Posted by Tamara
The majority of the employers in the United States provides their employees with 5 to 7 paid holidays per year, and pay employees extra for working on holidays.
However, there is no federal law or Utah law that requires companies to give workers any paid holidays at all. Neither are Utah employers mandated by law to pay extra for working on holidays.
These policies are strictly up to the discretion of the individual Utah employer, and are usually outlined in the employee handbook.
According to Utah Human Resources professionals, “holiday pay” does not mean additional wages, but the pay that an employee receives when he or she if off from work on a holiday. Generally, holiday pay is the same rate as the employee’s regular pay.
For example, John is off on New Year’s Day, which is a paid holiday at his company. During that week, John worked 40 hours. He would receive 40 hours of pay at his regular rate, and an additional 8 hours of “holiday pay” at his regular rate.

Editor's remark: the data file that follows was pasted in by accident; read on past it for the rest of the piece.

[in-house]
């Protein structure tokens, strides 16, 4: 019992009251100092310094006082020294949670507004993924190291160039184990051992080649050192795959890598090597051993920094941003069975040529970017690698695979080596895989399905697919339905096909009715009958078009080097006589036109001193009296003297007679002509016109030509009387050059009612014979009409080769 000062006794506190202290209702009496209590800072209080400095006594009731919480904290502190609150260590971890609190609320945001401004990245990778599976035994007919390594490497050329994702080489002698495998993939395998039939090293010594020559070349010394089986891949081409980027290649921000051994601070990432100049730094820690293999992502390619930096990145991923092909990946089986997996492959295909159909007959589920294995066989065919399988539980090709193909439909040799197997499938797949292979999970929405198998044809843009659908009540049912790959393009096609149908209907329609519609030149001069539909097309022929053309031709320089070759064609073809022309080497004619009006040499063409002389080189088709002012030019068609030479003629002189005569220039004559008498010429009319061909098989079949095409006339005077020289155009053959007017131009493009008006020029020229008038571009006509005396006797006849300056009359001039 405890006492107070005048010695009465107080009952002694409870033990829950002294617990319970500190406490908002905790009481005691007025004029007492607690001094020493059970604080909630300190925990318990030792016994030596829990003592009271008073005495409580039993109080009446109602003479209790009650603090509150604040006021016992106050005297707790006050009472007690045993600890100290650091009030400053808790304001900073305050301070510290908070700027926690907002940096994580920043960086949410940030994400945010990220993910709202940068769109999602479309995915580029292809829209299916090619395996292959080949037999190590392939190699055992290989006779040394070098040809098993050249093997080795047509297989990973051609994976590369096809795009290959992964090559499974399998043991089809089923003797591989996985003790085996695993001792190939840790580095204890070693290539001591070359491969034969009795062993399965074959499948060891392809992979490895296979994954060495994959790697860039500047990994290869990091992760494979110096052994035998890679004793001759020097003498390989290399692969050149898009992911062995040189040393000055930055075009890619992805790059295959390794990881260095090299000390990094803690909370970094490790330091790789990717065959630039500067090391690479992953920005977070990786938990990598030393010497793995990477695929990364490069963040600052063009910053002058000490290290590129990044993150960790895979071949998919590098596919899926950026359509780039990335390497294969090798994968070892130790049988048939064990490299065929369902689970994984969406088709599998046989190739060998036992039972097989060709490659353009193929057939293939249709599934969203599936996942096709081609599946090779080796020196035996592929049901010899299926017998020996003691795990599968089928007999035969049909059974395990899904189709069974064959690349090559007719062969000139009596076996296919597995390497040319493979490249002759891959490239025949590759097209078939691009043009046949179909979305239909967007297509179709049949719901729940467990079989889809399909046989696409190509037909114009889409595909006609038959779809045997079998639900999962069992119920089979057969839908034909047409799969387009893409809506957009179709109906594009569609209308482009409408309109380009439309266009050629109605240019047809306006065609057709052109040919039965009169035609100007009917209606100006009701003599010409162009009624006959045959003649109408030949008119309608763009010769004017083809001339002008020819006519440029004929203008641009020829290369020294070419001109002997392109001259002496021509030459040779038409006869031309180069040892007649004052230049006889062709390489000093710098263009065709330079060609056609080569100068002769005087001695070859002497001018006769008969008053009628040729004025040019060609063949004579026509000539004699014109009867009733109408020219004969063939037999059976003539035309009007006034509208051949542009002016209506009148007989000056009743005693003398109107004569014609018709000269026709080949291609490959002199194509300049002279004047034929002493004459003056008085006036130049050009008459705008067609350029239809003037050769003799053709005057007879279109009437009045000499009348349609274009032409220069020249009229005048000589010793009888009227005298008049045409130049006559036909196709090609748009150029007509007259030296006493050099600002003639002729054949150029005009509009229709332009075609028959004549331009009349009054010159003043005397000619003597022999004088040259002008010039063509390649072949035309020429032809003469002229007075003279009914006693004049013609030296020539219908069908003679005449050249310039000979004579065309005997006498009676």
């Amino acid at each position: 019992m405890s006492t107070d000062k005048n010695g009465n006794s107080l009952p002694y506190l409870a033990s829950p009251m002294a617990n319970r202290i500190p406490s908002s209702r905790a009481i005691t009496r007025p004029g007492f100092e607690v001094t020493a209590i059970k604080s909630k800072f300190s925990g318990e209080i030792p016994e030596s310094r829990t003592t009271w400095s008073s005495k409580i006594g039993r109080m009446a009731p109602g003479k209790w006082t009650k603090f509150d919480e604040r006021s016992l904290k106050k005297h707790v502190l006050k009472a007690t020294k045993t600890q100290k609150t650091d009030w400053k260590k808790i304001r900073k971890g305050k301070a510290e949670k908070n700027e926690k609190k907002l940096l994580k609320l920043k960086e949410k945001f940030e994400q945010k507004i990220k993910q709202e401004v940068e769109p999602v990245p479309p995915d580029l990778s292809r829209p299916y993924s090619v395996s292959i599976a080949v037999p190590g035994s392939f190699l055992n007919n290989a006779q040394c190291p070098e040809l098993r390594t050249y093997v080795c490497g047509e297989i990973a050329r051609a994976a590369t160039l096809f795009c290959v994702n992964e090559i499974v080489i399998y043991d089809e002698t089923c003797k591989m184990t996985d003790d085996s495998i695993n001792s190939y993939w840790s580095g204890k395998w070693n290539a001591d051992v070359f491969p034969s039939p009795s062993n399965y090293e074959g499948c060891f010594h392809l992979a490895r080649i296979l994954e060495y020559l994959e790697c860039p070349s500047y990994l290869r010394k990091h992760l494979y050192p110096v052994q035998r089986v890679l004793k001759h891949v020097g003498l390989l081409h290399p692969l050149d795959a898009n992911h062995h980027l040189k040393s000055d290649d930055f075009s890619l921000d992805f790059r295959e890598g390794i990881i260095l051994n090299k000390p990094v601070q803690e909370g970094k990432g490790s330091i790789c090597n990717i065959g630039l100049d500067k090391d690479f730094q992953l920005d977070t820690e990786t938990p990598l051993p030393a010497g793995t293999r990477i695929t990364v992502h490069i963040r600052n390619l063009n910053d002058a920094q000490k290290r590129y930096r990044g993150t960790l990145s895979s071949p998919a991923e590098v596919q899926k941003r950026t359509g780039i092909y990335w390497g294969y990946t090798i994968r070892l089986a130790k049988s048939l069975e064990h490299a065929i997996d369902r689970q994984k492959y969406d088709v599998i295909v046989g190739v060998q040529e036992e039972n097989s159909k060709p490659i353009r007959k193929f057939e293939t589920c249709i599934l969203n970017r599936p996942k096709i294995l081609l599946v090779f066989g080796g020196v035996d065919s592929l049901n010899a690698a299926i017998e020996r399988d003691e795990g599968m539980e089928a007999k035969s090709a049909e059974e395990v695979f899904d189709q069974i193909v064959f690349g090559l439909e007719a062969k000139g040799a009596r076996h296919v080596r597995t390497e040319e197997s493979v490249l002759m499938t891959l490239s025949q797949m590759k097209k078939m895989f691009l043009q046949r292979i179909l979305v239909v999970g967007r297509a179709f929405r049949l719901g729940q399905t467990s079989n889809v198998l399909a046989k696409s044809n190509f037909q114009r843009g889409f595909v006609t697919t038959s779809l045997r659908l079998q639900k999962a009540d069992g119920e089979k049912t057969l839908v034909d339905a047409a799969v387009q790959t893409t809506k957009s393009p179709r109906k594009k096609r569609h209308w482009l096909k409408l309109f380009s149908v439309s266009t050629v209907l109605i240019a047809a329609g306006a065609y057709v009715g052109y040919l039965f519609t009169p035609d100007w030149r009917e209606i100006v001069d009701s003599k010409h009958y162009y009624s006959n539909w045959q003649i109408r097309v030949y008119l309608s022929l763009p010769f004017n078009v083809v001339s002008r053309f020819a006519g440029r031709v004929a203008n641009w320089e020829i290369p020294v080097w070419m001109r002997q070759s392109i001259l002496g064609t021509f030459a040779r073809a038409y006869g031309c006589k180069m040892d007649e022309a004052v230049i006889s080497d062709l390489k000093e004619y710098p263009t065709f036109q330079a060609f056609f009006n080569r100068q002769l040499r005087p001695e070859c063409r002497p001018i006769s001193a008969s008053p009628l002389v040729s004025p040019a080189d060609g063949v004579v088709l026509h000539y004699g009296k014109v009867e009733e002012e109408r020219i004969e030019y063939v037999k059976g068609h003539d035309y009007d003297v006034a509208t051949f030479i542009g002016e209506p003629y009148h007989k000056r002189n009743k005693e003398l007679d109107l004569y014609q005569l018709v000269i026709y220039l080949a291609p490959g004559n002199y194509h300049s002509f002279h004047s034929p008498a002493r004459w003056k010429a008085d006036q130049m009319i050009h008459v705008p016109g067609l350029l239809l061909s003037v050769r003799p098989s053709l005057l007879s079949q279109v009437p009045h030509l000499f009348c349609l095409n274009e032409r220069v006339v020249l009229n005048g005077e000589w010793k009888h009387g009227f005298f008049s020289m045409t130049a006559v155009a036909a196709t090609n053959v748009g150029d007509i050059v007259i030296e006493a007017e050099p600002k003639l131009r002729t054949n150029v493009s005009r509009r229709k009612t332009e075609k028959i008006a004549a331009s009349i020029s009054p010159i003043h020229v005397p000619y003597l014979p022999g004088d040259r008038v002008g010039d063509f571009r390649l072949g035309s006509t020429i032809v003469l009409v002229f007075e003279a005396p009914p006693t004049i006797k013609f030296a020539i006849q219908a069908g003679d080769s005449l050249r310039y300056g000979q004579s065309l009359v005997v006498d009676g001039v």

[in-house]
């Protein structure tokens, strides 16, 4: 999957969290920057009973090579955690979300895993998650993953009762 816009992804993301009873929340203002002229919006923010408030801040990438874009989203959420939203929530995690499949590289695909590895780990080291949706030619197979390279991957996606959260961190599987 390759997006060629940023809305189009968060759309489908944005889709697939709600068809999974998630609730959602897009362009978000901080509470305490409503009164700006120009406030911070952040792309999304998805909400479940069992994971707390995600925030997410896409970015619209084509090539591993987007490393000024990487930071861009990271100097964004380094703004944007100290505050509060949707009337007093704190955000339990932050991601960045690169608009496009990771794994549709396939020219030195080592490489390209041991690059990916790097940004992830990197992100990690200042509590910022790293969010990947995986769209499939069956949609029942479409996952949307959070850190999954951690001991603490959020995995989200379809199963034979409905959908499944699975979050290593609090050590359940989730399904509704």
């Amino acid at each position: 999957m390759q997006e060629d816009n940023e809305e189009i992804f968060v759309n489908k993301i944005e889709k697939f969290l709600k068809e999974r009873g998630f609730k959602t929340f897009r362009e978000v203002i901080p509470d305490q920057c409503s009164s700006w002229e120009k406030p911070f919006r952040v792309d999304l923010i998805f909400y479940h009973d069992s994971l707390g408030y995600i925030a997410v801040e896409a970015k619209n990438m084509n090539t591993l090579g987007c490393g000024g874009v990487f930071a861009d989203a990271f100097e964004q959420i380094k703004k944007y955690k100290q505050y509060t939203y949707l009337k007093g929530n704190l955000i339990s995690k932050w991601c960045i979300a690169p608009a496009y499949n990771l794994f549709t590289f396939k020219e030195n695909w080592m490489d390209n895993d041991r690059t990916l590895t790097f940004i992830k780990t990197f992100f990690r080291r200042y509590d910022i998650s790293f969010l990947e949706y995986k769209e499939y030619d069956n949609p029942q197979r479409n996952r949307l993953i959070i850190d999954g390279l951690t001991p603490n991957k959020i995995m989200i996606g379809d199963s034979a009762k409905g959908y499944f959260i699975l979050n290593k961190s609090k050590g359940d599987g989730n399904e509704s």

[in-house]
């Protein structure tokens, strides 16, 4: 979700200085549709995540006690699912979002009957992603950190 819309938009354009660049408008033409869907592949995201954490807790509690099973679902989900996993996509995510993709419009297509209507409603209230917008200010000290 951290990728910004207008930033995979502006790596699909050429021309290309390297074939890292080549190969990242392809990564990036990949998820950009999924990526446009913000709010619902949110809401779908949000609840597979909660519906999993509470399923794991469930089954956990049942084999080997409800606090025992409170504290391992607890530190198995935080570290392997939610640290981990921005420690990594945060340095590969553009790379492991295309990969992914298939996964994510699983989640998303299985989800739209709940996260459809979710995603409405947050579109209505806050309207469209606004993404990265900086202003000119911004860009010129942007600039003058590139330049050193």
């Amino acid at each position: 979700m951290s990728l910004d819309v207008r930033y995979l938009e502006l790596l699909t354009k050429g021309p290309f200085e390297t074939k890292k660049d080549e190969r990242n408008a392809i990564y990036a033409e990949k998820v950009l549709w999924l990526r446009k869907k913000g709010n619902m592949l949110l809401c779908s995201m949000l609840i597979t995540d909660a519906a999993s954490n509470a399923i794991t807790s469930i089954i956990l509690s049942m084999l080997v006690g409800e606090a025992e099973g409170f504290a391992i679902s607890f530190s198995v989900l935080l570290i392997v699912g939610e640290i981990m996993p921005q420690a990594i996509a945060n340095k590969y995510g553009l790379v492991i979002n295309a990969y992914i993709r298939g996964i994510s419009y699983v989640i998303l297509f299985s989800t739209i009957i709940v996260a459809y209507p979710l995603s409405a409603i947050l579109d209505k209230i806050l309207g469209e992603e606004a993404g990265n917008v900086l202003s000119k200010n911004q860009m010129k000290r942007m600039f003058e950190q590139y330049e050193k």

Understand that though John’s paycheck would reflect 48 hours of pay for that week, he would not be eligible for overtime pay. Both federal and Utah overtime laws require overtime pay if an employee works more than 40 hours a week, but John did not “work” more than 40 hours. He worked 40 and was paid for 8 hours off from work.
In comparison, consider Susie, who worked 47 hours in a week that contained a paid holiday. In most situations, she would be paid 40 hours at her regular rate, 8 hours of holiday pay, and 7 hours of overtime pay.
If Susie’s company paid time and a half for holidays, her pay would be different. In the week described, the holiday was on Thursday. Susie worked 10 hours Monday through Thursday and 7 hours on Friday. She would be paid 30 hours regular pay, 10 hours of holiday pay and 7 hours of overtime. In other words, she would receive 30 hours of regular pay and 17 hours of overtime.
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